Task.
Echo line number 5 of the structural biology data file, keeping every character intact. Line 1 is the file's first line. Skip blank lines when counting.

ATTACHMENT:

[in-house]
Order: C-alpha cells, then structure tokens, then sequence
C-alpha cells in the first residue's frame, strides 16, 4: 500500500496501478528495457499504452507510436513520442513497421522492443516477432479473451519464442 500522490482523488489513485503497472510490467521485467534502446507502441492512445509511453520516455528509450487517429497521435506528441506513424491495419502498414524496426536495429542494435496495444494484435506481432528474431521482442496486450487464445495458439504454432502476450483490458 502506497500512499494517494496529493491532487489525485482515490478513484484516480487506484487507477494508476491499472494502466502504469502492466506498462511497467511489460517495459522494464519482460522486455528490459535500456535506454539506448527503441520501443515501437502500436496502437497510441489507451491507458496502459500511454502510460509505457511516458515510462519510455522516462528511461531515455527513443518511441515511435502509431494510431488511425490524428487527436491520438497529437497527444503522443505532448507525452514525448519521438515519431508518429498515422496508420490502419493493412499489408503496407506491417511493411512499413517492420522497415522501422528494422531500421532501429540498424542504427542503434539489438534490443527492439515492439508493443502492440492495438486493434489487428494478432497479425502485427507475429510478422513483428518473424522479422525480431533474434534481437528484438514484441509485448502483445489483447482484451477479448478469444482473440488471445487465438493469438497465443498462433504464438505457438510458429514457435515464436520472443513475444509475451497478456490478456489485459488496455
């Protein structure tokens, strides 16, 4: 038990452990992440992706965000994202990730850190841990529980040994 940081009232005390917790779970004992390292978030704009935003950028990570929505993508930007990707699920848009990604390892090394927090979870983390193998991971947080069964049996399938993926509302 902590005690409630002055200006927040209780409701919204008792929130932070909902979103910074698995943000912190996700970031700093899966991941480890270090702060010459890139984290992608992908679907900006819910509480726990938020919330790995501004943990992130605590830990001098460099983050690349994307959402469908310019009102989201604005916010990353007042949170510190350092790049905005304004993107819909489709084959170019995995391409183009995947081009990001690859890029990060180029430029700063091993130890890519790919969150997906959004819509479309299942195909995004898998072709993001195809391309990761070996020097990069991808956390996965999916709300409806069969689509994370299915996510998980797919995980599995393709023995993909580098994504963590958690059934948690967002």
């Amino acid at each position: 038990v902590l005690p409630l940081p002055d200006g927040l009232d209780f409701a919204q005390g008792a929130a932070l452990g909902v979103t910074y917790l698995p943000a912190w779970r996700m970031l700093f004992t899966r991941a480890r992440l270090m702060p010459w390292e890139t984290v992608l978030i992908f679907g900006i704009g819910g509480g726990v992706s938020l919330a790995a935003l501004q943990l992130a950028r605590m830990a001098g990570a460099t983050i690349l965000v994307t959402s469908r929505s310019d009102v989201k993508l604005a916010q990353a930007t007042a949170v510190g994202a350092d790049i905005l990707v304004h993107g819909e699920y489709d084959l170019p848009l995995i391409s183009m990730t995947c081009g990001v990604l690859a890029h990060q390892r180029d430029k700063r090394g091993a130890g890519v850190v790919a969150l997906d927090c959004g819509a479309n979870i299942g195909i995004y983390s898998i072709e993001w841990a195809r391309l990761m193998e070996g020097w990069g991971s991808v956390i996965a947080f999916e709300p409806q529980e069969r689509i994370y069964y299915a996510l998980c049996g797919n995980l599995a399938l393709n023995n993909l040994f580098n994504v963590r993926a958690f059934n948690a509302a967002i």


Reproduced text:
């Amino acid at each position: 038990v902590l005690p409630l940081p002055d200006g927040l009232d209780f409701a919204q005390g008792a929130a932070l452990g909902v979103t910074y917790l698995p943000a912190w779970r996700m970031l700093f004992t899966r991941a480890r992440l270090m702060p010459w390292e890139t984290v992608l978030i992908f679907g900006i704009g819910g509480g726990v992706s938020l919330a790995a935003l501004q943990l992130a950028r605590m830990a001098g990570a460099t983050i690349l965000v994307t959402s469908r929505s310019d009102v989201k993508l604005a916010q990353a930007t007042a949170v510190g994202a350092d790049i905005l990707v304004h993107g819909e699920y489709d084959l170019p848009l995995i391409s183009m990730t995947c081009g990001v990604l690859a890029h990060q390892r180029d430029k700063r090394g091993a130890g890519v850190v790919a969150l997906d927090c959004g819509a479309n979870i299942g195909i995004y983390s898998i072709e993001w841990a195809r391309l990761m193998e070996g020097w990069g991971s991808v956390i996965a947080f999916e709300p409806q529980e069969r689509i994370y069964y299915a996510l998980c049996g797919n995980l599995a399938l393709n023995n993909l040994f580098n994504v963590r993926a958690f059934n948690a509302a967002i």